Monday, November 5, 2007


Aaaaaand we're back. Sorry about that; a heavy grad school/TAing/day job load, the death of Stylus, the trip to NYC to celebrate the death of Stylus - it's been a long month or so for me too, believe me. But I certainly didn't forget TMW,TMW (my thoughts on it ranged consistently from "fuck, I wish I had time to do an update on _____ tonight" to "oh god, I can't bring myself to work on anything right now... I'll do a post tomorrow, yeah, that's it!") during that span, and now that my responsibilities are less I should be able to get on with the project. I don't mean that in some kind of faux-tired "let's get this shit over with" kind of way; I'm still excited about it. Especially after running into what I think may be a deliberate shout out to one of Low's old songs.

I few weeks ago I caught up with the first third of the new season of Dexter, the improbably great show about a serial killer. I'll leave details about it on wikipedia for people who haven't watched (don't be scared off by the book descriptions if you read them, the show is different and much, much better). The last episode was called "See-Through."

Now, it says a lot more about me than Dexter that my thought when that title appeared on screen was "hmm, there's a Low song called that." I don't think you need to point out when you do one of these that you're a bit of an obsessive. But it's not a phrase you see in isolation that much, and usually when I've seen it, it's been without the dash. And while nothing in the actual episode suggests the song, it's certainly evocative of Dexter's path through much of the first season:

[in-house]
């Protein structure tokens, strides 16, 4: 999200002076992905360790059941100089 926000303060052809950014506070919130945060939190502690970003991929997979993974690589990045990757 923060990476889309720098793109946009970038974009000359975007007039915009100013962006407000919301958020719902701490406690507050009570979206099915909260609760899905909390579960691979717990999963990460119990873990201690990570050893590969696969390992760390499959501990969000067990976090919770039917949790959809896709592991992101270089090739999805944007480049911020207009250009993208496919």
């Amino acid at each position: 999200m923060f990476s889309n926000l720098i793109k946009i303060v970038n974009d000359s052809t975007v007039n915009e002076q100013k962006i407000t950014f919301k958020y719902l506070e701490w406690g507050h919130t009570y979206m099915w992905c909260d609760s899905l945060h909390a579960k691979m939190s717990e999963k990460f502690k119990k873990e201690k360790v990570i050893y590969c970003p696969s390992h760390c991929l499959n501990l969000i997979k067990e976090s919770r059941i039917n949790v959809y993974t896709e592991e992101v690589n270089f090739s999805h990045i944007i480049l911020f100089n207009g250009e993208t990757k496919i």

You were discovered
Over the dead

Only to find out
You were not
Even in the room

See-through but solid
Holy but complete
All will be followed
Seen to
Tended, none the least

Again, that's the whole song; only the middle of the 4:26 is taken up with Mimi's customarily luminous vocals, the rest being introduced by a slow bass pulse (apparently written by John Nichols before he left the band) and climaxing with Alan's increasingly forcefully pealing guitar part when Mimi sings the last line. I imagine I might be making it sound pretty standard, but to tell the truth I was pretty enraptured by this today; it's not exactly a stand-out track on the excellent Long Division (it comes after my beloved "Swingin'," for one thing), but in isolation it finally gets the chance to shine.

Admittedly a good deal of my current affection for "See-Through" stems from the Dexter connection, and the way that last verse manages to add some completely implicit menace to the proceedings (I, of course, am a huge fan of completely implicit menace). If she is singing to someone like Dexter, I doubt they'd be happy at being "followed, seen to, tended" after sort of getting away with it.... so maybe the second season is a better place to put "See-Through" after all.

The most cryptic part of Alan's comments about this song is one he echoes in a few other places: "we were listening to a lot of wire at the time." I love Wire as I love few other bands, and I really like Low's cover of their great "Mercy," but I'm not sure I hear any Wire influence on this one at all (and not just because Colin Newman and Mimi Parker are awfully far apart as singers). I'm generally a fan of finding out when musicians think a song sounds like a band or culture or anything like that when to me it patently does not; it reveals a little bit about our multiplicity when it comes to hearing, and it gives you a little insight. Sometimes this happens through titles (could "John Prine" be an example?), sometimes through comments. But in this case, it definitely has me listening to "See-Through" until I can spot the bit that sounds kind of like 154 - unless, of course, it's the mere fact that they may have unknowingly anticipated the likes of Dexter Morgan with this one. And if you don't think that's Wire-esque, I'd direct you to "The Other Window," just for starters.

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